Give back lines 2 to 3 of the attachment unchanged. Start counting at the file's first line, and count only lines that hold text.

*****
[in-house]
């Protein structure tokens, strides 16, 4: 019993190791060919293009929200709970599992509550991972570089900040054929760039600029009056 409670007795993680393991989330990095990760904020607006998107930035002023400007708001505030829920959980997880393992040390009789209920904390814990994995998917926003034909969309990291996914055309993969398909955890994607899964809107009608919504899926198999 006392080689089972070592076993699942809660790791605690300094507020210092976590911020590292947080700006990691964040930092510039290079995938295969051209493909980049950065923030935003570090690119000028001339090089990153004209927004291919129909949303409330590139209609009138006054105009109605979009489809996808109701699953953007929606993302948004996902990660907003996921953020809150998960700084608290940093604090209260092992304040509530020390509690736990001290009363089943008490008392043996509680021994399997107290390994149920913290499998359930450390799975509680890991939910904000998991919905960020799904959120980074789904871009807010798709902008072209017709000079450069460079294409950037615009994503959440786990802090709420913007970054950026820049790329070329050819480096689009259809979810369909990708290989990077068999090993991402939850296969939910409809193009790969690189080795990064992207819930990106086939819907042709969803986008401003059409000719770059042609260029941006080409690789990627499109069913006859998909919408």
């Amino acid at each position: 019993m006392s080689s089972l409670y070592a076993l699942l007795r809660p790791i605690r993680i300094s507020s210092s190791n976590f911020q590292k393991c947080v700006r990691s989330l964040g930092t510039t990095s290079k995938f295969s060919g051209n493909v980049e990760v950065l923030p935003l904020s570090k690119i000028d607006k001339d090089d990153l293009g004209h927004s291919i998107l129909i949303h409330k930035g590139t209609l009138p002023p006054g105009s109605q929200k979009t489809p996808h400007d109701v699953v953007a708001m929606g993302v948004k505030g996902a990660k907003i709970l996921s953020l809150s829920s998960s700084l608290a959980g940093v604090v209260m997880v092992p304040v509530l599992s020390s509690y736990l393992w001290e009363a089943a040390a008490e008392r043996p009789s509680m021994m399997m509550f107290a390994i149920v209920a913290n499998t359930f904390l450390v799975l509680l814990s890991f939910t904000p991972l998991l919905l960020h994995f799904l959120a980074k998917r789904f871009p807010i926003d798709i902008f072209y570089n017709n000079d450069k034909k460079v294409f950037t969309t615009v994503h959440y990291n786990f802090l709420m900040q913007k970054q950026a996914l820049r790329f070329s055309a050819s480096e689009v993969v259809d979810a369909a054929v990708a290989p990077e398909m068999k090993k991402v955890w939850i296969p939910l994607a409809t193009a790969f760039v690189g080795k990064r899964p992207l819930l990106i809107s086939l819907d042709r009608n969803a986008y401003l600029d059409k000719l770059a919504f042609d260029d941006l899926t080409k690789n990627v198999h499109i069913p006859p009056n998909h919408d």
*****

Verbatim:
């Protein structure tokens, strides 16, 4: 019993190791060919293009929200709970599992509550991972570089900040054929760039600029009056 409670007795993680393991989330990095990760904020607006998107930035002023400007708001505030829920959980997880393992040390009789209920904390814990994995998917926003034909969309990291996914055309993969398909955890994607899964809107009608919504899926198999 006392080689089972070592076993699942809660790791605690300094507020210092976590911020590292947080700006990691964040930092510039290079995938295969051209493909980049950065923030935003570090690119000028001339090089990153004209927004291919129909949303409330590139209609009138006054105009109605979009489809996808109701699953953007929606993302948004996902990660907003996921953020809150998960700084608290940093604090209260092992304040509530020390509690736990001290009363089943008490008392043996509680021994399997107290390994149920913290499998359930450390799975509680890991939910904000998991919905960020799904959120980074789904871009807010798709902008072209017709000079450069460079294409950037615009994503959440786990802090709420913007970054950026820049790329070329050819480096689009259809979810369909990708290989990077068999090993991402939850296969939910409809193009790969690189080795990064992207819930990106086939819907042709969803986008401003059409000719770059042609260029941006080409690789990627499109069913006859998909919408």
């Amino acid at each position: 019993m006392s080689s089972l409670y070592a076993l699942l007795r809660p790791i605690r993680i300094s507020s210092s190791n976590f911020q590292k393991c947080v700006r990691s989330l964040g930092t510039t990095s290079k995938f295969s060919g051209n493909v980049e990760v950065l923030p935003l904020s570090k690119i000028d607006k001339d090089d990153l293009g004209h927004s291919i998107l129909i949303h409330k930035g590139t209609l009138p002023p006054g105009s109605q929200k979009t489809p996808h400007d109701v699953v953007a708001m929606g993302v948004k505030g996902a990660k907003i709970l996921s953020l809150s829920s998960s700084l608290a959980g940093v604090v209260m997880v092992p304040v509530l599992s020390s509690y736990l393992w001290e009363a089943a040390a008490e008392r043996p009789s509680m021994m399997m509550f107290a390994i149920v209920a913290n499998t359930f904390l450390v799975l509680l814990s890991f939910t904000p991972l998991l919905l960020h994995f799904l959120a980074k998917r789904f871009p807010i926003d798709i902008f072209y570089n017709n000079d450069k034909k460079v294409f950037t969309t615009v994503h959440y990291n786990f802090l709420m900040q913007k970054q950026a996914l820049r790329f070329s055309a050819s480096e689009v993969v259809d979810a369909a054929v990708a290989p990077e398909m068999k090993k991402v955890w939850i296969p939910l994607a409809t193009a790969f760039v690189g080795k990064r899964p992207l819930l990106i809107s086939l819907d042709r009608n969803a986008y401003l600029d059409k000719l770059a919504f042609d260029d941006l899926t080409k690789n990627v198999h499109i069913p006859p009056n998909h919408d």